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“Sana Maulit Muli,” directed by Olivia Lamasan and starring Aga Muhlach and Lea Salonga, is one of them.

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Vive La Rai, Le Rai Est Mort*

New Orleans, Louisiana. WrestleMania 30. 21-1: The Streak is over.

For many wrestling fans, ending The Undertaker’s 21-match winning streak at WrestleMania was shocking, perhaps even uncalled for. Just before that important client meeting half a world away, I was closely monitoring WrestleMania, expecting one of my childhood heroes – no, my childhood hero – to vanquish the cocky, arrogant Beast Incarnate called Brock Lesnar. It didn’t happen. After a battering and a bruising that involved finisher after finisher, kickout after kickout, The Undertaker – The Lord of Darkness, The Phenom – fell to Brock’s F5. 1,2,3. 21-1: The Streak is over.

Needless to say, on this side of the world, I was a bit more fired up for a pitch than I usually am.

I thought about it, watching the match over and over, letting the defeat of The Undertaker sink in and in the hope that somehow it makes sense. On the one hand, The Undertaker isn’t a young man anymore. It was a 49-year-old seven-time world champion fighting a 36-year-old three-time world champion and former UFC Heavyweight Champion. On the other hand, for smart fans, maybe this is The Undertaker’s last match. For a man who has been so protective of professional wrestling, losing and passing the torch is the best way to preserve the integrity of the business.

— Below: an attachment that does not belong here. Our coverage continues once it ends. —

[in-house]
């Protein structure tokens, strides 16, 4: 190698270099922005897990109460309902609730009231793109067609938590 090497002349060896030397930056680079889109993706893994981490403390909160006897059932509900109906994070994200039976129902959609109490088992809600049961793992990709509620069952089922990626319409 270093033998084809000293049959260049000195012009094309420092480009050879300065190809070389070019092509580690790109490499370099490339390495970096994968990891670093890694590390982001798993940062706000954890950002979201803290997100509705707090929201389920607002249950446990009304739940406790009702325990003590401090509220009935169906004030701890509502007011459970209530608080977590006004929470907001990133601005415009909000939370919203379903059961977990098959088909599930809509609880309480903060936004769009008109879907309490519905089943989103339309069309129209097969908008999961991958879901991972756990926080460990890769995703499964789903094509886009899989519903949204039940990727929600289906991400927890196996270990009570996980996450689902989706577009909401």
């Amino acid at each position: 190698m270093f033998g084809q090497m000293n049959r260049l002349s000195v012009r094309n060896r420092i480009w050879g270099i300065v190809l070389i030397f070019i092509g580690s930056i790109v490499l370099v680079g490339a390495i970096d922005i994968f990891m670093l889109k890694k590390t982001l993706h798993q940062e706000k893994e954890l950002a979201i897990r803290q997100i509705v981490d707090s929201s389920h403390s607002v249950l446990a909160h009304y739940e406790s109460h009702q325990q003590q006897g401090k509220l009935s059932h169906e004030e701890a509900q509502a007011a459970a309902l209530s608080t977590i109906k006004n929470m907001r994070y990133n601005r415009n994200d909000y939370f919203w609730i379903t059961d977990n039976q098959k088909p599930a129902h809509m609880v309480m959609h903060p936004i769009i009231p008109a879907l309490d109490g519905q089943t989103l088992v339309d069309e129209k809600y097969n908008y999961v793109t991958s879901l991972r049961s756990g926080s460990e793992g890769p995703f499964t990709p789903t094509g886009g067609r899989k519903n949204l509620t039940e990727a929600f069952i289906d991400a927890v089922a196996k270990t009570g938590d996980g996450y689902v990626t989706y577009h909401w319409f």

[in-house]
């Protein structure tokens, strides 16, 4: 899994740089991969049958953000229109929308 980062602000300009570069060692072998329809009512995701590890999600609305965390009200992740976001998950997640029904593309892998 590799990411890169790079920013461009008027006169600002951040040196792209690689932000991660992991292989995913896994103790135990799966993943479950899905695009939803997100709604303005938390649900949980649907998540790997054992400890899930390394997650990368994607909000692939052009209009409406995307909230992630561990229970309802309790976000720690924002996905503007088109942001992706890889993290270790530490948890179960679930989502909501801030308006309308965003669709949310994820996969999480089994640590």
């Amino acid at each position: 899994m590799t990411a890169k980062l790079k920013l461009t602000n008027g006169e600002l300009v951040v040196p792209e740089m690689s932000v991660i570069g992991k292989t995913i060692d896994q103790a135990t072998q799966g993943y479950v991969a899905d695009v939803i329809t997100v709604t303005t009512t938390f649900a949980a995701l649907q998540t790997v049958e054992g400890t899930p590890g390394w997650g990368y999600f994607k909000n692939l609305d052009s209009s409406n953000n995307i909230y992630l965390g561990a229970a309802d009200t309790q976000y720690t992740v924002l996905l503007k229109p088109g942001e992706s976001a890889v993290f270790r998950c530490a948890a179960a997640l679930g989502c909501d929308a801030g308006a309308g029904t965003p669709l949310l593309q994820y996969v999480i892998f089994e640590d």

After watching all 25 minutes of the match over and over again, and letting all that sink in, I see it a bit differently now.

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Pinoy Cinema and Our Discontents

I think it was Lenin who said, “Of all the arts, for us the cinema is the most important.”  So it is for us here in the Philippines, where anyone who invokes Lenin would be an “enemy” and where “manood ng sine” is held in high regard.  And here we are – past MMFF season – and the Internet is abuzz about the “sorry” (or for some, “not-so-sorry;” still for others, “sorry-not-sorry”) state of Filipino cinema.

Some forced perspective is in order: cinema in the Philippines has seen better days.  In my hometown, the theaters and movie houses have given way to ukay stores. Filipino cinema is still vibrant, but even the pinilakang tabing is tarnished with the patina of operational costs, media piracy, and expensive movie tickets.  It may sound extreme, but every time we say, “I’ll just download the movie,” we move the wrecking ball an inch closer to the movie house.

And then there are “bad movies,” exemplified (at least for this MMFF season) by “My Little Bossings.”  Having opted to watch “Boy Golden” for this season (it makes me think more of KC Concepcion’s future in being this generation’s Cynthia Luster, and less of Jeorge Estregan’s movie career in general, but this is not a movie review), I’ll reserve my judgments for Vic Sotto’s movie for when I watch it.  But let’s take it as a given that our public intellectuals and cultural critics consider the film as a “bad movie:” my answer is a little less simple than what I want it to be.